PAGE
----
Recently, I called you to thank you. I had just taken my daughter to her first long-course swim meet. And I thought of you. I wanted to let you know how grateful I was for all your sacrifices, your dedication and devotion. I wanted to let you know that our fuerza had been passed on. She jumped off those blocks, she swam, she finished. So try not to worry. She is your granddaughter. She was born fighting and will stay strong too.

I want to so badly have you here. And I want to believe you still are. The last few nights, I’ve dreamt of you. I run to hug and kiss you, to tell you not to go. You tell me that you won’t, that you would never leave. I know you won’t. Because your legacy lives on in me, in us, our children. We carry with us memories of Mamá, your stories and your fuerza. You are with us to experience the joys of being a mother, being an entrepreneur, falling in love, going back to school, traveling the world.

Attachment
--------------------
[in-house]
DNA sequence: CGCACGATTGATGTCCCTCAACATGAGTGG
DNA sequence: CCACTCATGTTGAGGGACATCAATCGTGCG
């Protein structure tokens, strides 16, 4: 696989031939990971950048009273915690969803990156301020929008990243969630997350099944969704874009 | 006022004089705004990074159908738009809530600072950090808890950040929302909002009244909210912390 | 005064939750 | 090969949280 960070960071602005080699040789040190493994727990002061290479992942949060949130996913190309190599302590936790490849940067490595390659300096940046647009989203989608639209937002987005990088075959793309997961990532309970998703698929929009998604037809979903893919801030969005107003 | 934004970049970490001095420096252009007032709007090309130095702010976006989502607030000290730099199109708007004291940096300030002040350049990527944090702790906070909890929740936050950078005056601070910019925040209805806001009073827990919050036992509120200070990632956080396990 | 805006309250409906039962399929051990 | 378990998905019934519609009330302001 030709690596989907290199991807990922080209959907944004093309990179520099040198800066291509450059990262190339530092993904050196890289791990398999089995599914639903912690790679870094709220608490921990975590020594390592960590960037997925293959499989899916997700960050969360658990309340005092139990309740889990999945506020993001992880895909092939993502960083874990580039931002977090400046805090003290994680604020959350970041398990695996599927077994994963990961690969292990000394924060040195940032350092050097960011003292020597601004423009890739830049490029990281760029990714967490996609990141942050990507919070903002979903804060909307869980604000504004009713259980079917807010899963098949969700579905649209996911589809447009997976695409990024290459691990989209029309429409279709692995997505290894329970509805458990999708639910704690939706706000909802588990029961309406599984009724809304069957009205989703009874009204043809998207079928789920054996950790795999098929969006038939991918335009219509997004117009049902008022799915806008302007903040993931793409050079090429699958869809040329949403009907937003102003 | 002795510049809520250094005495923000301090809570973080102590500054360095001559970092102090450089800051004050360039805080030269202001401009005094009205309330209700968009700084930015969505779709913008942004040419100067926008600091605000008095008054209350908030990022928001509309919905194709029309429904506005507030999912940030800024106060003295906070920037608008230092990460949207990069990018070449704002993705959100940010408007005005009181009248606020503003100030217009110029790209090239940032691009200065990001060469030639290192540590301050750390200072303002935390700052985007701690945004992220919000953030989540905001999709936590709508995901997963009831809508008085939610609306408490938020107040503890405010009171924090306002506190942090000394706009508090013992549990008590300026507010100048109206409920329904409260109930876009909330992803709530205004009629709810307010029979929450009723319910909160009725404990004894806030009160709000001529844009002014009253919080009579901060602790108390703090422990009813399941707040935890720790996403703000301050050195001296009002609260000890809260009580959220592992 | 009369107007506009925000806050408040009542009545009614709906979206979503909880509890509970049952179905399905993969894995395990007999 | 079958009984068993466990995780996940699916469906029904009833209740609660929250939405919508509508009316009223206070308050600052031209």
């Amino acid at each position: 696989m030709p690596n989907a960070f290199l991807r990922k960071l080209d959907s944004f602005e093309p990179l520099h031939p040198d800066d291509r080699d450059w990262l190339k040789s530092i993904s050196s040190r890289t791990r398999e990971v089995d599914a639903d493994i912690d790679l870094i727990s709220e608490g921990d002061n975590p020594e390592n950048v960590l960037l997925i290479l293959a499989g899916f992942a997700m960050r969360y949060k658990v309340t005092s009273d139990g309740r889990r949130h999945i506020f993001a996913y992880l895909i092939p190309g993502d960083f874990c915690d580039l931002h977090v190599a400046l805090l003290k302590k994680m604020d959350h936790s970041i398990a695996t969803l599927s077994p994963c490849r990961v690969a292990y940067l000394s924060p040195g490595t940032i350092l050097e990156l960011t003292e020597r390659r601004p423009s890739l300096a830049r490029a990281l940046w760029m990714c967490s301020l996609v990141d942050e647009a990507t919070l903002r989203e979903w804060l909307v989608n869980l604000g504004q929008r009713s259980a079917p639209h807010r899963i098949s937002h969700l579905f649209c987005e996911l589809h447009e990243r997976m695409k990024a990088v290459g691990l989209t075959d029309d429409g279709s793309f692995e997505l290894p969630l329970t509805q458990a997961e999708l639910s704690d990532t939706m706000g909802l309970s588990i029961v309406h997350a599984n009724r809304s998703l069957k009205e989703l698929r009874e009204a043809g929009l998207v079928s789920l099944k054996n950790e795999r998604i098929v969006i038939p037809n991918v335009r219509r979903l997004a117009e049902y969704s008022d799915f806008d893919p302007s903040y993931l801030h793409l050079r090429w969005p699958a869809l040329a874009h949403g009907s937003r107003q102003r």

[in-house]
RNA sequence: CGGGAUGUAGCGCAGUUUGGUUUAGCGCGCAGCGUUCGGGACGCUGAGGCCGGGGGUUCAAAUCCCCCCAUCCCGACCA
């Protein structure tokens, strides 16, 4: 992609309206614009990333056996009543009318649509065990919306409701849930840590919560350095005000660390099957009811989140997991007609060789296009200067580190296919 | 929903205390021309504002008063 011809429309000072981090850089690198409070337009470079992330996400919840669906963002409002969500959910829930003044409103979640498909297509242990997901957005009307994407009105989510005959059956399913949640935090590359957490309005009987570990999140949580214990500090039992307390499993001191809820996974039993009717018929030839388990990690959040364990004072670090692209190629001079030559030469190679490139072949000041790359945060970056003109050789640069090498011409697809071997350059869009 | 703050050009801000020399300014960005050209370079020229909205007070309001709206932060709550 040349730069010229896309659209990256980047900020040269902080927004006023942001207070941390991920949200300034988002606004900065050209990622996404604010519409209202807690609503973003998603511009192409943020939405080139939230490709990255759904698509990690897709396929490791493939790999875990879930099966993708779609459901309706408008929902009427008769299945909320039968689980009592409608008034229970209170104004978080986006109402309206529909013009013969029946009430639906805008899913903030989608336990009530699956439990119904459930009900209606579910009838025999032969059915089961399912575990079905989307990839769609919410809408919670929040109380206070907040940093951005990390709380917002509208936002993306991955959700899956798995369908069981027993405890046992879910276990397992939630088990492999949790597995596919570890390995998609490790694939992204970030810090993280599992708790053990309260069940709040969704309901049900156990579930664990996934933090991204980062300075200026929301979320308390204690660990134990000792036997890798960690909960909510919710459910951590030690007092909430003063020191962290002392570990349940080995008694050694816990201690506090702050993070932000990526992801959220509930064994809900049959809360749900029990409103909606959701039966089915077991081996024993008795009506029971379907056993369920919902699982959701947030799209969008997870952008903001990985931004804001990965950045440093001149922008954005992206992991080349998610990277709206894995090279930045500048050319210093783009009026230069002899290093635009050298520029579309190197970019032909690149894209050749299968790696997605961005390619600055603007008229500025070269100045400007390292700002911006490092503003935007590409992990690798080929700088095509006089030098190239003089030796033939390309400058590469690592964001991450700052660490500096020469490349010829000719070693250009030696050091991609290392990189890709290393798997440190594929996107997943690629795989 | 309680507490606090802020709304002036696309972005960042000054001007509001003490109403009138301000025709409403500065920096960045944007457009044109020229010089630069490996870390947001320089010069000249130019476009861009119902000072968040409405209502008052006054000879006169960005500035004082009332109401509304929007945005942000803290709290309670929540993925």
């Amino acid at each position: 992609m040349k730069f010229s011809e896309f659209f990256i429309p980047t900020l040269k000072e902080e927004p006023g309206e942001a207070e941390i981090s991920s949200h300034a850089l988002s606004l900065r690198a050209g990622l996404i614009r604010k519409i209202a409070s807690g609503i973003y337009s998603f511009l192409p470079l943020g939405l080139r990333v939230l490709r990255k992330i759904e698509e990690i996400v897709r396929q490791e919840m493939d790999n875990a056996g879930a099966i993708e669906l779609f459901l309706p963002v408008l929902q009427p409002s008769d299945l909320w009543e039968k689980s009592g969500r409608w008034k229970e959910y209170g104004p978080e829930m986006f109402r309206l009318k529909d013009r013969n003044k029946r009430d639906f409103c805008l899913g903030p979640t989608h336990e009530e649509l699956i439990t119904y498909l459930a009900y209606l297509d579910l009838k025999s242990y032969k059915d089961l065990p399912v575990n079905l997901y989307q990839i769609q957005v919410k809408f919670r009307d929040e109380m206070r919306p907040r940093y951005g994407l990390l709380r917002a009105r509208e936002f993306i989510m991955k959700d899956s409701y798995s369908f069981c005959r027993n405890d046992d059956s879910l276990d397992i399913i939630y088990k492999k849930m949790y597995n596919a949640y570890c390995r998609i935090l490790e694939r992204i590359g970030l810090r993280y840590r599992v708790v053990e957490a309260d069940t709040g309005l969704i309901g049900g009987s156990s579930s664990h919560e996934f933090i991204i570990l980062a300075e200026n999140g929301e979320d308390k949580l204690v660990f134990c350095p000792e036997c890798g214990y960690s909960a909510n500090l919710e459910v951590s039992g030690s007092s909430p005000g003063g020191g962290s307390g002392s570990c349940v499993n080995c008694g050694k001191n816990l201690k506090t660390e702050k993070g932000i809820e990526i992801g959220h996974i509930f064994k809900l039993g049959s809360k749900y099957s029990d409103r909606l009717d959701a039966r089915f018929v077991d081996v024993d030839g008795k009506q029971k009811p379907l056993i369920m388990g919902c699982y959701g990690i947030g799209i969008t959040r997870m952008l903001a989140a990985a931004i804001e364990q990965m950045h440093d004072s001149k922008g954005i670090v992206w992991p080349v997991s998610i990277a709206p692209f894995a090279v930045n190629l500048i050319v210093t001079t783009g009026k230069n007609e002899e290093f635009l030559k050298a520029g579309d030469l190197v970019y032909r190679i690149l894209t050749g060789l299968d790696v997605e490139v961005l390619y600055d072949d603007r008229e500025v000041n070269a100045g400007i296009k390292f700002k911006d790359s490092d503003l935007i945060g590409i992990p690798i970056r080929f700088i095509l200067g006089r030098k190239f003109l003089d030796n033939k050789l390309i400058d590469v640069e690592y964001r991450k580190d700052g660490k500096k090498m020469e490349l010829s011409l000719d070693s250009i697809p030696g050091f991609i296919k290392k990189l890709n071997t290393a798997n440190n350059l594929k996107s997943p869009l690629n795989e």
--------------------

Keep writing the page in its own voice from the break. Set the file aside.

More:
I want you to know how grateful I am for your unconditional love and time. If there was award for it, Mamá would have earned thousands throughout the years. I hope I make you proud. I will always be your Hijita Linda.